Shares of the Mullen Automotive (NASDAQ:MULN) opened in the red after the electric vehicle (EV) company filed its Form 10-K before the 5:30 p.m. deadline last Friday. On that day, MULN stock plummeted as much as 30% lower before recovering some losses. The Form 10-K offered new information about the fiscal year (FY) ending Sept. 30.
For the fiscal year, Mullen reported a net loss of $740.32 million and zero dollars of revenue. The initial recognition of warrant liabilities contributed $484.42 towards the net loss, while the reevaluation of warrant liabilities contributed $122.8 million. In FY 2021, Mullen reported a net loss of $44.24 million and zero dollars of revenue. Furthermore, the company spent $21.65 million on research and development compared to just $3 million the prior year.
Mullen filed a Form 8-K prior to its Form 10-K. The Form 8-K disclosed two “putative stockholder class action” lawsuits, filed on Dec. 7 and 13. The plaintiffs in the two cases argue that common stock outstanding as of the Annual Meeting Record Date was 477.51 million. As a result, a majority of the common stock, when considered separately, did not vote in favor of an increase in authorized shares at the 2022 Annual Meeting, which fell on July 26.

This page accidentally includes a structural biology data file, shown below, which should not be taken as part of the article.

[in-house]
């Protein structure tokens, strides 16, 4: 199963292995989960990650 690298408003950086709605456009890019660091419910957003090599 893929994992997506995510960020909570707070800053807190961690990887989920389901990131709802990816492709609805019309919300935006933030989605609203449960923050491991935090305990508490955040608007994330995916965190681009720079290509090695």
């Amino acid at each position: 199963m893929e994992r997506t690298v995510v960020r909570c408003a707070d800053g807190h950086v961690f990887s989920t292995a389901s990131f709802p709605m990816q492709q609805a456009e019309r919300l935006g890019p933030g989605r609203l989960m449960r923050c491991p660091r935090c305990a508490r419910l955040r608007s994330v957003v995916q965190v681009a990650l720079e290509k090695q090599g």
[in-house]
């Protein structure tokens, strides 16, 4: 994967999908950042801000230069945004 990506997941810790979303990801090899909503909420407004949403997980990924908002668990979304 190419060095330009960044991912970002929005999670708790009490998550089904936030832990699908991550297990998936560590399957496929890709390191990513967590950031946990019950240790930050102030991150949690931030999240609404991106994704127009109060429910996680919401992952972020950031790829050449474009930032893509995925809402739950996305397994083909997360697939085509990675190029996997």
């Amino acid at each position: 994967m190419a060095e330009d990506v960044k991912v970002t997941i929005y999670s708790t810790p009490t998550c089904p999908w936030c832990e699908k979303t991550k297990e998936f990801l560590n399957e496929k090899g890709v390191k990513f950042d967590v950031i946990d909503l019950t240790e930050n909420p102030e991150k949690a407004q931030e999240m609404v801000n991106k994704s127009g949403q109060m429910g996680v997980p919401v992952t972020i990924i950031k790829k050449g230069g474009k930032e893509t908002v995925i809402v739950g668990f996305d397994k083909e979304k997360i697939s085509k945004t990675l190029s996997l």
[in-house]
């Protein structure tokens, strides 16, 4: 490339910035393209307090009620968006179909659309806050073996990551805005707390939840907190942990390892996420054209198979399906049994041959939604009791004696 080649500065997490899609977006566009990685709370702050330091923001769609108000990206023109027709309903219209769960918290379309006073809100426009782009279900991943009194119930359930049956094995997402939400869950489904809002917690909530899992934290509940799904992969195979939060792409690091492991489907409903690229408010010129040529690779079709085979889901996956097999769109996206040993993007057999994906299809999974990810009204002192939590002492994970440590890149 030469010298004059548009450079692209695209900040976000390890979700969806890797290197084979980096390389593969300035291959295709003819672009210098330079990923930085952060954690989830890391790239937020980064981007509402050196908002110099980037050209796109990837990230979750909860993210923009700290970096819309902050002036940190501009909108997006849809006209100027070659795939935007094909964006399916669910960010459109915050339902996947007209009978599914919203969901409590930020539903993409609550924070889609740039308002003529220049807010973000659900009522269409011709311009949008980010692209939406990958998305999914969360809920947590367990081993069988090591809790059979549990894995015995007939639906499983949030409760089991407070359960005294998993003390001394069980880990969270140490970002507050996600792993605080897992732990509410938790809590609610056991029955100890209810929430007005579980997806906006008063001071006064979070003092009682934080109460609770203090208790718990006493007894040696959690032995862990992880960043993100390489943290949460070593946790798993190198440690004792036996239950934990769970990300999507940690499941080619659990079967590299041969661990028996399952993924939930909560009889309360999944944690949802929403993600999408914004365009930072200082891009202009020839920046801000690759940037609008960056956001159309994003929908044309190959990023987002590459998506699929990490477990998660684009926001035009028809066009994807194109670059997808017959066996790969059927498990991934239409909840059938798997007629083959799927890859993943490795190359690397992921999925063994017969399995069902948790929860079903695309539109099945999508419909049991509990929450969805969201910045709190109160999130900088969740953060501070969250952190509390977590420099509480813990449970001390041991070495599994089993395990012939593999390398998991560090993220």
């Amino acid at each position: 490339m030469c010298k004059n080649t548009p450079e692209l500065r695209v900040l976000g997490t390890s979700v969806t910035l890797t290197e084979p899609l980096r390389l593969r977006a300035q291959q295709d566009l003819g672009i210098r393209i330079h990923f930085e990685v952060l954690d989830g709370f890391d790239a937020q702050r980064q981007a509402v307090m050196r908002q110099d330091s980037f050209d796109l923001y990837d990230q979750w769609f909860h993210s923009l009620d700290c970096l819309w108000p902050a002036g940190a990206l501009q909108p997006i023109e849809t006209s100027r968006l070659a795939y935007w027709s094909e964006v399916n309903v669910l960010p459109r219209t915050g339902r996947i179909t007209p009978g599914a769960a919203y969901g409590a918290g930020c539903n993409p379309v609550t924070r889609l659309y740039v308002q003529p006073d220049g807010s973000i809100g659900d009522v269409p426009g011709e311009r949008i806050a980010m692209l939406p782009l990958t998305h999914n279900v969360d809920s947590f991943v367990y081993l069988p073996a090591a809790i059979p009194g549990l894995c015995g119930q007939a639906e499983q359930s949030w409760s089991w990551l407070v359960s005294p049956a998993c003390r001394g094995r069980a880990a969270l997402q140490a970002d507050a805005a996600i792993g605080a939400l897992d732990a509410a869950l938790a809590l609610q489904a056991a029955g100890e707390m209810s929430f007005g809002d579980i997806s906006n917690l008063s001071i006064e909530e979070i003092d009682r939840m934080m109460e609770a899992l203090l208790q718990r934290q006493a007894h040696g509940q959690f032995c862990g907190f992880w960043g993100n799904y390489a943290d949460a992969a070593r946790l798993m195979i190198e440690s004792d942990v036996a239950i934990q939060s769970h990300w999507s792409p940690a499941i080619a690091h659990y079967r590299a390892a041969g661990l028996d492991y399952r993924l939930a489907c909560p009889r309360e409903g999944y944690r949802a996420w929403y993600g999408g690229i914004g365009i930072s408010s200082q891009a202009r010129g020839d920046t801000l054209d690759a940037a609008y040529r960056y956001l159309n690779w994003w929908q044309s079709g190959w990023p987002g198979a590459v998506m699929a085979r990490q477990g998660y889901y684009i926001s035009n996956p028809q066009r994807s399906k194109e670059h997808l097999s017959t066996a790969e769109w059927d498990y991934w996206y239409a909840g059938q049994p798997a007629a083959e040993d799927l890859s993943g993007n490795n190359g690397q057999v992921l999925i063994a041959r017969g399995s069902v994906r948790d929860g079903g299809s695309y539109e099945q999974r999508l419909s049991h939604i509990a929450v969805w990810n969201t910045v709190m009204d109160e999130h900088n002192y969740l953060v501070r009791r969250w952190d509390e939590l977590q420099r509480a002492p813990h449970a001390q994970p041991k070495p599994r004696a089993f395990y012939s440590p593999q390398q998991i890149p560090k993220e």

With that in mind, let’s take a look at 10 things to know about Mullen’s Form 10-K.
MULN Stock Alert: 10 Things to Know as Mullen Issues Late 10-K
- Mullen stated that it ended FY 2022 with $289,000 in refundable deposits. The cost to reserve a Mullen Five is $100, so investors can assume that they have 2,890 preorders.
- The company mentioned preorders for the Five had quadrupled on the second day of its Strikingly Different tour.
- As a result, we can assume Mullen has at least 11,560 preorders for the Five.
- Mullen had $302.59 million of total assets for the year ended Sept. 30.
- $92.83 million of those assets are attributed to goodwill, which is an intangible asset.
- The company warned, “There is substantial doubt about our ability to continue as a going concern.”
- Mullen’s ability to continue as a going concern will rely on additional debt or equity raises. That could mean further shareholder dilution.
- On Jan. 13, the company entered into a agreement with shareholders of its Series C Preferred stock. These shareholders agreed to waive their right to receive “any and all cumulative 15% per annum fixed dividends.”
- CEO David Michery received $6.37 million in compensation.
- He received an additional CEO performance award of 107.9 million shares with a value of $30.07 million.
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On the date of publication, Eddie Pan did not hold (either directly or indirectly) any positions in the securities mentioned in this article. The opinions expressed in this article are those of the writer, subject to the InvestorPlace.com Publishing Guidelines.